Such was the epigraph from Byron, which appeared in the year 1831 on the title-page of The Irish Horn-book," the letterpress of which, in prose and verse, was contributed to and edited by a Wesleyan miller and farmer from the Queen's County, named Tom Browne, whose nom de plume was Jonathan Buckthorn, and who went also by the name of the Irish Cobbett, aided by a few young barristers, commencing literateurs, and I might add junior members of Parliament, and other young men who filled a brilliant career in after life. Some of these were subjected to the pains, and penalties of the crown prosecutors of the day, who, the more they persecuted the popular champions, the more martyrs they found ready to fill the gaps made by the imprisonment of the willing victims, until at last the foolish and unnatural persecution had to be given up, and Lord Stanley's Act, abolishing the Irish tithe system, did away with the sentimental part of the chief grievances of the Irish millions, leaving the material portion of it to be settled by time; and as we all know, it is shortly to be settled. The Irish Roman Catholic and dissenting generation of thirty years ago cried out and fought against paying tithes directly to the ministers of a Church from whom they derived no spiritual advantage; the sons of that generation object to pay the same impost indirectly to their landlords in the shape of an increase to the rent (this is the way the cards have been shuffled), which increase the landlords hand over to the Church, whose ministers are thus indemnified. This most extraordinary book, which had a greater circulation than any work that was published in Ireland before or after it, and which created a greater sensation in that country than was experienced since the days of Swift, was illustrated with copperplate etchings of the finest and most ex- A more ridiculous assertion was never quisitely humourous character, by Samuel ventured upon than that which appears in Lover. Various were the contributors to the biographical notice of Lover's name in the literature of the volume, Tom Browne the "Men of Our Time," to the effect that being the chief; but Lover did the pictorial the success which attended his Irish Enterportion of it-alone he did it! What tainments was only second to that achieved feasts-Balshazzar feasts of the loaves and by Albert Smith's Ascent of Mont Blanc, fishes! What fishing in the Sea of Seas! which realised the enormous sum, for such What steeple-chases for the Mitre Cup! an undertaking, of thirty thousand pounds. What Satanic Shooting Excursions (the I doubt if Lover realised as many pence in metrical portions modelled on Porson's and the affair I speak of. I remember Albert Coleridge's Devil's Walk), in which the telling me one night at supper about that Great Enemy of mankind, with his dog Cer-time, that he had just been to the Soho, where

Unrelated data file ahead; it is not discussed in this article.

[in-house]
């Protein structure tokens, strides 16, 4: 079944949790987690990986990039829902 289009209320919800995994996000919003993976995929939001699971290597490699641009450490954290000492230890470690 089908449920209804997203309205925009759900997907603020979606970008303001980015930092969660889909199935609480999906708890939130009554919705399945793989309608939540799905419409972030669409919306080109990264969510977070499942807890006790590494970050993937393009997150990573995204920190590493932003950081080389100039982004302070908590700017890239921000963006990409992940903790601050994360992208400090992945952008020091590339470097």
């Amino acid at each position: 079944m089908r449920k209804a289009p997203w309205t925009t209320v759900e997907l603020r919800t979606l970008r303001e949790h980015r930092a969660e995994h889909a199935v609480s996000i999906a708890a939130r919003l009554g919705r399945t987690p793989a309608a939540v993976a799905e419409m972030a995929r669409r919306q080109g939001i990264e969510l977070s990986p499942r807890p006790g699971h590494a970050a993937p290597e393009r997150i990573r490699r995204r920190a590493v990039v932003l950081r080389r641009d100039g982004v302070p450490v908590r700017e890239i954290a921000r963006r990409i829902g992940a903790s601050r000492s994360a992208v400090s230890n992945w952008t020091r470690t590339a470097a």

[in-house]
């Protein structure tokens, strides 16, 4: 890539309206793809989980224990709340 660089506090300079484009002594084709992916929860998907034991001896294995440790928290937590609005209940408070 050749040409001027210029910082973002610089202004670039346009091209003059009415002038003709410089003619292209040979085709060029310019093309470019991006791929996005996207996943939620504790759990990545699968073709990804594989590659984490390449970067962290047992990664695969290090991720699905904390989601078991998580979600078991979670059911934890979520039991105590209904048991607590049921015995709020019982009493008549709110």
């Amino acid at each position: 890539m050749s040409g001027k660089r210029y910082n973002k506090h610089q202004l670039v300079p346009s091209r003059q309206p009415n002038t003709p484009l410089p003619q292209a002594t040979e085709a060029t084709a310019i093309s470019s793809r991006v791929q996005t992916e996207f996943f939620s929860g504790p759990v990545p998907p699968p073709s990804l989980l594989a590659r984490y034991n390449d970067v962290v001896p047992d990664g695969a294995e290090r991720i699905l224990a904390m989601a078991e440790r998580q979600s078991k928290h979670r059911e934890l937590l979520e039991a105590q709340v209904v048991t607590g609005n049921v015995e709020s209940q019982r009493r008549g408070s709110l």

It may not be inappropriate at this moment, whilst speaking of the Irish tithe war of 1831, to state that by-and-by, when the great event comes off, and religious equality becomes a great fact in the sister country, every one of the veterans alive who fleshed their boyish weapons in the war against religious ascendancy in 1831, may be glad and proud at length to tell the tale; and they will be pointed out as the pioneers of the mighty change which has been brought about by its own bitterest enemies as much as by its natural and consistent friends. And the mighty change will be followed by still mightier changes after it. Thus it will shortly, very shortly, be; and the whirligigs of time will bring about their revenges.